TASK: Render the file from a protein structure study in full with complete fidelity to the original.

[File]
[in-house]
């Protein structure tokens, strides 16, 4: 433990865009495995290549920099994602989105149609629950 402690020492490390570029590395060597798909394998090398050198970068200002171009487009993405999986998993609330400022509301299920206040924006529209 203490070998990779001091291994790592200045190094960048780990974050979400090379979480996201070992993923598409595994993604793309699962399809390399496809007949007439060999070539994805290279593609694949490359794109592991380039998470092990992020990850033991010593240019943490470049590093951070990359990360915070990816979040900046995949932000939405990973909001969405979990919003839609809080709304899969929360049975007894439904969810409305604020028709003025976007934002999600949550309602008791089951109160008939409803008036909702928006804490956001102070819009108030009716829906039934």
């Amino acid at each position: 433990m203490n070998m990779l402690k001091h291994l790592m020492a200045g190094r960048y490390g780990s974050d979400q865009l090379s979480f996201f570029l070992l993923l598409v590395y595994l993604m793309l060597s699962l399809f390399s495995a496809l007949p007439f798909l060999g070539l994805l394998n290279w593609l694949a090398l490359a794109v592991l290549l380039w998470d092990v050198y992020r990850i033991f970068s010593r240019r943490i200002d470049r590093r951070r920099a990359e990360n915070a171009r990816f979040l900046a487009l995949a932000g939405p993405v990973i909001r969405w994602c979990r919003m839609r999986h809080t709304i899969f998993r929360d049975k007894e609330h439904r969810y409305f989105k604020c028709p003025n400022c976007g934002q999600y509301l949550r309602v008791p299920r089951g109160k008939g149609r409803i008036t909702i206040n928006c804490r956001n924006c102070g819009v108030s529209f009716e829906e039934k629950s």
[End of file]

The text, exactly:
[in-house]
């Protein structure tokens, strides 16, 4: 433990865009495995290549920099994602989105149609629950 402690020492490390570029590395060597798909394998090398050198970068200002171009487009993405999986998993609330400022509301299920206040924006529209 203490070998990779001091291994790592200045190094960048780990974050979400090379979480996201070992993923598409595994993604793309699962399809390399496809007949007439060999070539994805290279593609694949490359794109592991380039998470092990992020990850033991010593240019943490470049590093951070990359990360915070990816979040900046995949932000939405990973909001969405979990919003839609809080709304899969929360049975007894439904969810409305604020028709003025976007934002999600949550309602008791089951109160008939409803008036909702928006804490956001102070819009108030009716829906039934």
């Amino acid at each position: 433990m203490n070998m990779l402690k001091h291994l790592m020492a200045g190094r960048y490390g780990s974050d979400q865009l090379s979480f996201f570029l070992l993923l598409v590395y595994l993604m793309l060597s699962l399809f390399s495995a496809l007949p007439f798909l060999g070539l994805l394998n290279w593609l694949a090398l490359a794109v592991l290549l380039w998470d092990v050198y992020r990850i033991f970068s010593r240019r943490i200002d470049r590093r951070r920099a990359e990360n915070a171009r990816f979040l900046a487009l995949a932000g939405p993405v990973i909001r969405w994602c979990r919003m839609r999986h809080t709304i899969f998993r929360d049975k007894e609330h439904r969810y409305f989105k604020c028709p003025n400022c976007g934002q999600y509301l949550r309602v008791p299920r089951g109160k008939g149609r409803i008036t909702i206040n928006c804490r956001n924006c102070g819009v108030s529209f009716e829906e039934k629950s």